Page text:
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A versatile Python package that allows you to execute MongoDB-style queries on CSV files and interact with them like SQL tables.

Project description


A versatile Python package that allows you to execute MongoDB-style queries on CSV files and interact with them like SQL tables.


pip install csvquery

Package contents

open_csv(str path[, str delimiter = ","])

Produces a Dataset from a CSV file:

from csvquery import open_csv

dataset = open_csv("path/to/file.csv")

get_csv(str url[, str delimiter = ","])

Produces a Dataset from a URL:

from csvquery import get_csv

dataset = get_csv("")

parse_csv(str string[, str delimiter = ","])

Produces a Dataset from a string:

from csvquery import parse_csv

string = "name,age\nJohn,34\nJane,33"
dataset = parse_csv(string)


Stores all the valid query operator keywords as attributes. Using this class is optional as you can just use the keyword strings instead.

  • equal = "eq"
  • not_equal = "neq"
  • less_than = "lt"
  • greater_than = "gt"
  • less_than_or_equal = "lte"
  • greater_than_or_equal = "gte"
  • inside = "in"
  • _not = "not"
  • _and = "and"
  • _or = "or"


Stores some common comparison operators.


A lambda function to compare integer values.

data.index("age", Comparisons.integers)


A lambda function to compare floating-point values.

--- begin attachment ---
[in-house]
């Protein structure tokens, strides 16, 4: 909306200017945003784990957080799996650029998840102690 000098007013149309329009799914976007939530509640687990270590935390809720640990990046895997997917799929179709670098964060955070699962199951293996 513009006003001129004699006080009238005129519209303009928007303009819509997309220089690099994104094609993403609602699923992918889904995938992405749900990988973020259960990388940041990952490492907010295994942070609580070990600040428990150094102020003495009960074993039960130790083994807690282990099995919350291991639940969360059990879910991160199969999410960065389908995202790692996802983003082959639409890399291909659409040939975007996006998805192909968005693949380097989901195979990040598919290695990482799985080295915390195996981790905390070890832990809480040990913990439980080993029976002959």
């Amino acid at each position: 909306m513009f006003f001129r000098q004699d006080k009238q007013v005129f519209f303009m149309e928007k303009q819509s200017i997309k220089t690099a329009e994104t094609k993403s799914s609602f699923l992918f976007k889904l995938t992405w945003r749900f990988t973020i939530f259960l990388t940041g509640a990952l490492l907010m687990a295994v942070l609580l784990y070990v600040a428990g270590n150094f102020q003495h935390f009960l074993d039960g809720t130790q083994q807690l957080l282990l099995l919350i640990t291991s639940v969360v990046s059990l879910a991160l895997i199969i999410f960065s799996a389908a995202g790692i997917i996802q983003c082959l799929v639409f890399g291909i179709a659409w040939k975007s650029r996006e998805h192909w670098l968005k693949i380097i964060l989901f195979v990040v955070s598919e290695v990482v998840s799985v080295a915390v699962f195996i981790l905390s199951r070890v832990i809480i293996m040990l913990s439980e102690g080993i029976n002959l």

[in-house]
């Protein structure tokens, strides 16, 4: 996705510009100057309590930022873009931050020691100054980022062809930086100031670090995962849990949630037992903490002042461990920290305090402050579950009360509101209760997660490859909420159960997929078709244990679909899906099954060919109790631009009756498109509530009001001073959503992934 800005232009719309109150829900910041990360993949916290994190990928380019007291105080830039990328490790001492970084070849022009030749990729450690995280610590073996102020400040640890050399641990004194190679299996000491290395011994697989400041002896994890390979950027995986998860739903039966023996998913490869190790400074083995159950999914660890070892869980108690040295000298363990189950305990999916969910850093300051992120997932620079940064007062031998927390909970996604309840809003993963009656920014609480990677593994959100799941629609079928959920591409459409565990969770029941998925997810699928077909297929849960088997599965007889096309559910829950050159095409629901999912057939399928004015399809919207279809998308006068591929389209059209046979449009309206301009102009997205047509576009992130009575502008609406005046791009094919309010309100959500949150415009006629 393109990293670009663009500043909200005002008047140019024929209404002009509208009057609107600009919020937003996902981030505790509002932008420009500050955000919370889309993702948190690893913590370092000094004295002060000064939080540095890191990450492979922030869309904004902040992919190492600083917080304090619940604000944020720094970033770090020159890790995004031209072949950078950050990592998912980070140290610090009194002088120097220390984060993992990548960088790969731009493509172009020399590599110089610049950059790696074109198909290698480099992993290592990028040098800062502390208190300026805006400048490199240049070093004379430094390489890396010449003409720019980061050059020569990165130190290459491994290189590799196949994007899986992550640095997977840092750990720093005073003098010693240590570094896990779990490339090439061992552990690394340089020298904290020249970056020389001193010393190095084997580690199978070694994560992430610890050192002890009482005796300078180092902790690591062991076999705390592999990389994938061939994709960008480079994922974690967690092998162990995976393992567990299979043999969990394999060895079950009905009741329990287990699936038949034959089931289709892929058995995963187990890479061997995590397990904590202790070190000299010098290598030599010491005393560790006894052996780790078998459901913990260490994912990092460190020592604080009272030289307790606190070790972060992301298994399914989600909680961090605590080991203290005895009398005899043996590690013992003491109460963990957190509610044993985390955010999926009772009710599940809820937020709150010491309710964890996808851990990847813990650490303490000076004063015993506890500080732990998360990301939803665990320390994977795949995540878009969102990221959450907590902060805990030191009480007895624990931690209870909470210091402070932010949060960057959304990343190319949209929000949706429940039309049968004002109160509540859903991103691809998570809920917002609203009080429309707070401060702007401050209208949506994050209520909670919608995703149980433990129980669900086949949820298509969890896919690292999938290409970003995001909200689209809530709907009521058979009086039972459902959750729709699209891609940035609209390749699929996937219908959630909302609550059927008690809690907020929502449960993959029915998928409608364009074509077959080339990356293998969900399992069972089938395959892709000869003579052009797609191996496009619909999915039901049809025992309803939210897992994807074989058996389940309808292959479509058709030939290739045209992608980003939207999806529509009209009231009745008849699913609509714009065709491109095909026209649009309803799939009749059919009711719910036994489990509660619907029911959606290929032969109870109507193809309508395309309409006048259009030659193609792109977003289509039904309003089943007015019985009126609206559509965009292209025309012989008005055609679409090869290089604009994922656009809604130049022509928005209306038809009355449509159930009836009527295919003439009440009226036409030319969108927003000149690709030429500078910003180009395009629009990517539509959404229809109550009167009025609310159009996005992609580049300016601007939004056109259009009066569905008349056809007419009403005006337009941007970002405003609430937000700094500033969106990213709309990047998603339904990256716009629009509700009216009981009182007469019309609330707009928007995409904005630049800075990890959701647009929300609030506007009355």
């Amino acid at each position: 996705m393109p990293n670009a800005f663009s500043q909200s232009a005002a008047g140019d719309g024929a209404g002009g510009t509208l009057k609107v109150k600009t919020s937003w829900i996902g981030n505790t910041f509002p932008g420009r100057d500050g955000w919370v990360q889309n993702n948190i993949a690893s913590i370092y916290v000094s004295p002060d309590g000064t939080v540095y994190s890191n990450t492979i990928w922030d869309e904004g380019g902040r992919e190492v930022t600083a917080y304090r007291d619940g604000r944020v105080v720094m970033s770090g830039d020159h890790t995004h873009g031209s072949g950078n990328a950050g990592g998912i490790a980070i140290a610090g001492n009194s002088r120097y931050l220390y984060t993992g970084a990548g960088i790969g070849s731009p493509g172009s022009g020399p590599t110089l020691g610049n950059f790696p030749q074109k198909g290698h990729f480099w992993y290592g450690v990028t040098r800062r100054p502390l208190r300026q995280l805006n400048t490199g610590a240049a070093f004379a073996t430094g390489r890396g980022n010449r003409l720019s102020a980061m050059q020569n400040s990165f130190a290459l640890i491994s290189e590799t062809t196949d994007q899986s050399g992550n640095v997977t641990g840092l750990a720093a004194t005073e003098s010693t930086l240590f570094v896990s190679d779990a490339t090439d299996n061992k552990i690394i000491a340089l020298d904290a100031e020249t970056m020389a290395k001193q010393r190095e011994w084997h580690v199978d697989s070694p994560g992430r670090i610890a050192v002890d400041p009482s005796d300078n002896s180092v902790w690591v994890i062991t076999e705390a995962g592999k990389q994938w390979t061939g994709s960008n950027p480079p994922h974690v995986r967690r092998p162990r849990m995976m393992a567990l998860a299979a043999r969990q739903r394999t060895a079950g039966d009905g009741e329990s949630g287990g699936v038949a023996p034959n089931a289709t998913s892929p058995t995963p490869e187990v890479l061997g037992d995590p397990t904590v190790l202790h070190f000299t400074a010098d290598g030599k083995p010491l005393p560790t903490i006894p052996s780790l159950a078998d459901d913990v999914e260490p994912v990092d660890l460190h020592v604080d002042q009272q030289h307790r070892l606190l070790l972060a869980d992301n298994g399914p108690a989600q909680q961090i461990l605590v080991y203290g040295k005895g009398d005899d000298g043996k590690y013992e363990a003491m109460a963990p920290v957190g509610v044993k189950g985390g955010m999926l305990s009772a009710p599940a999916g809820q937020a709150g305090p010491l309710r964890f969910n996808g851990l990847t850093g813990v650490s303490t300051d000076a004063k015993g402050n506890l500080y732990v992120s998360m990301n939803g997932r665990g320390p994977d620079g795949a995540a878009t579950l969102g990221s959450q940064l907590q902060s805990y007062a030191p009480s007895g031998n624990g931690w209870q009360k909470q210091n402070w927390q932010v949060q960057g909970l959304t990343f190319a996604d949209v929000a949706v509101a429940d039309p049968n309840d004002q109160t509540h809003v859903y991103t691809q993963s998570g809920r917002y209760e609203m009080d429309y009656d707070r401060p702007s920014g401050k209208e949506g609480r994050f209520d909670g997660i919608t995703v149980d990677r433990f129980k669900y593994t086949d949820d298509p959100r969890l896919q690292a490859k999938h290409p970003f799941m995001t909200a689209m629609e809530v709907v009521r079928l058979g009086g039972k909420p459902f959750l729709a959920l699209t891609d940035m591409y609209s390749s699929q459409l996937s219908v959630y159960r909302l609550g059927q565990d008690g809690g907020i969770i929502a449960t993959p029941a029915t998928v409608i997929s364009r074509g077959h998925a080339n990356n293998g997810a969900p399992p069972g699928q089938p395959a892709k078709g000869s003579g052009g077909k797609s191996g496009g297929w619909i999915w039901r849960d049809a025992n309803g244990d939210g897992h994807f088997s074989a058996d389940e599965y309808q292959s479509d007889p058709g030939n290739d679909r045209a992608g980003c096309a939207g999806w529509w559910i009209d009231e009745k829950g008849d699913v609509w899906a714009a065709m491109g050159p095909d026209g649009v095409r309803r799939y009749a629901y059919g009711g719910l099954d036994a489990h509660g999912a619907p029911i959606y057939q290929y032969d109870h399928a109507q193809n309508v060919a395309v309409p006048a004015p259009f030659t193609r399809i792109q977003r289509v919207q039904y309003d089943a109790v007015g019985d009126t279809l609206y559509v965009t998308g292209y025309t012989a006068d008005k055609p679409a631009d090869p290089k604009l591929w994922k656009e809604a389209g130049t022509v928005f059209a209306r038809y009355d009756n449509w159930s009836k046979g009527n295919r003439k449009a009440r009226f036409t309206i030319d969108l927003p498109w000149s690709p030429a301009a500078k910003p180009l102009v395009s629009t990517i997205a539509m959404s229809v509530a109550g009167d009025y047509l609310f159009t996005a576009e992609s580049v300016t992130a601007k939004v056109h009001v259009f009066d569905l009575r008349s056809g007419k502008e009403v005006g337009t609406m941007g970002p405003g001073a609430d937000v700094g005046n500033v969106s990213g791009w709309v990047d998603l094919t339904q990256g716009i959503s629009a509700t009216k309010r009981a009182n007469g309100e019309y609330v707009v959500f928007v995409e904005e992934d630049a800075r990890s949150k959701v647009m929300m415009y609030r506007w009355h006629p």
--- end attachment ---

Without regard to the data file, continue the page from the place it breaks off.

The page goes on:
data.index("rate", Comparisons.floats)


A lambda function to compare strings alphabetically.

data.index("name", Comparisons.strings)


An alias for the floats comparison.

get_date_comparison(str format_string)

Returns a function that compares dates based on the format string. See for a list of all valid date codes.

data.index("date", Comparisons.get_date_comparison("%Y-%m-%d"))

The Dataset object

The Dataset object is similar to an SQL table. It can be obtained with the open_csv, get_csv, and parse_csv methods.


A two-dimensional list of the data.

for row in


A list of the dataset's fields, or column names.

for field in voter_dataset.fields:

index(str field[, func comparison_operation = Comparisons.default])

Sort the rows of data based on the values in a specified field. Sorting the data is optional, but doing so allows you to do binary searches which have a time complexity of just O(log(n)). The comparison_operation argument must be a function that returns True when the first argument is less than the second argument, and False if otherwise. Import Comparisons for some common comparison operations. By default, the comparison_operation is a floating-point comparison.